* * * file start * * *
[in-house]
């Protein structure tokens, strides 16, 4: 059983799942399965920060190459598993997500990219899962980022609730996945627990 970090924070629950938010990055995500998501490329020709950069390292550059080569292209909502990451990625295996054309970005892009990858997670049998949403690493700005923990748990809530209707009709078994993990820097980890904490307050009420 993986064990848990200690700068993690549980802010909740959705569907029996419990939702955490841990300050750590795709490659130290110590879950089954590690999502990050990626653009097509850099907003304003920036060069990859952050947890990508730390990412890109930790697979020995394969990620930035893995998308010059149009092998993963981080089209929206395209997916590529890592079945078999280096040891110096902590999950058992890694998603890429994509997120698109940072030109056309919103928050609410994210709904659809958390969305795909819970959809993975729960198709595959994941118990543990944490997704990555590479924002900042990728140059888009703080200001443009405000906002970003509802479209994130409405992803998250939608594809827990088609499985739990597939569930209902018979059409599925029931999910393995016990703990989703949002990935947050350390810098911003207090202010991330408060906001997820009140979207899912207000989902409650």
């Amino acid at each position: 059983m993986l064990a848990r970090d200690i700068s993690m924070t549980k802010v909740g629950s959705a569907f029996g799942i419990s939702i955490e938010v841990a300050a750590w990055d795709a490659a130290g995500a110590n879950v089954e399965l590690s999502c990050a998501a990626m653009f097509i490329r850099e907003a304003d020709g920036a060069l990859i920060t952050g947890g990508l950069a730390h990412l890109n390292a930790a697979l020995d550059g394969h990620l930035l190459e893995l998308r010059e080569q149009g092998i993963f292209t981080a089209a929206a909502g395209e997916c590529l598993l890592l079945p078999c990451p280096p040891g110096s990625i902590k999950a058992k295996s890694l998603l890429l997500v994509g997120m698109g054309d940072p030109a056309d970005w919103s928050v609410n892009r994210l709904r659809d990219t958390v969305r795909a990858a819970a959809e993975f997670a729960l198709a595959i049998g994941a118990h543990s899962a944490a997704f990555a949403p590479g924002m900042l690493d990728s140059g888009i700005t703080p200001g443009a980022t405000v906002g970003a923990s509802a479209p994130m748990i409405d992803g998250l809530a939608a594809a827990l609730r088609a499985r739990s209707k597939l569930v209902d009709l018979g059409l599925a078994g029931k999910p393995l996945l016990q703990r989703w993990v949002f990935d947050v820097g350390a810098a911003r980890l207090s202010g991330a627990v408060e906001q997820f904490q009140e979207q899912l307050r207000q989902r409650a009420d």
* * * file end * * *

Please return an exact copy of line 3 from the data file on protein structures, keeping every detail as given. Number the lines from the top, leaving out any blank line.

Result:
């Amino acid at each position: 059983m993986l064990a848990r970090d200690i700068s993690m924070t549980k802010v909740g629950s959705a569907f029996g799942i419990s939702i955490e938010v841990a300050a750590w990055d795709a490659a130290g995500a110590n879950v089954e399965l590690s999502c990050a998501a990626m653009f097509i490329r850099e907003a304003d020709g920036a060069l990859i920060t952050g947890g990508l950069a730390h990412l890109n390292a930790a697979l020995d550059g394969h990620l930035l190459e893995l998308r010059e080569q149009g092998i993963f292209t981080a089209a929206a909502g395209e997916c590529l598993l890592l079945p078999c990451p280096p040891g110096s990625i902590k999950a058992k295996s890694l998603l890429l997500v994509g997120m698109g054309d940072p030109a056309d970005w919103s928050v609410n892009r994210l709904r659809d990219t958390v969305r795909a990858a819970a959809e993975f997670a729960l198709a595959i049998g994941a118990h543990s899962a944490a997704f990555a949403p590479g924002m900042l690493d990728s140059g888009i700005t703080p200001g443009a980022t405000v906002g970003a923990s509802a479209p994130m748990i409405d992803g998250l809530a939608a594809a827990l609730r088609a499985r739990s209707k597939l569930v209902d009709l018979g059409l599925a078994g029931k999910p393995l996945l016990q703990r989703w993990v949002f990935d947050v820097g350390a810098a911003r980890l207090s202010g991330a627990v408060e906001q997820f904490q009140e979207q899912l307050r207000q989902r409650a009420d």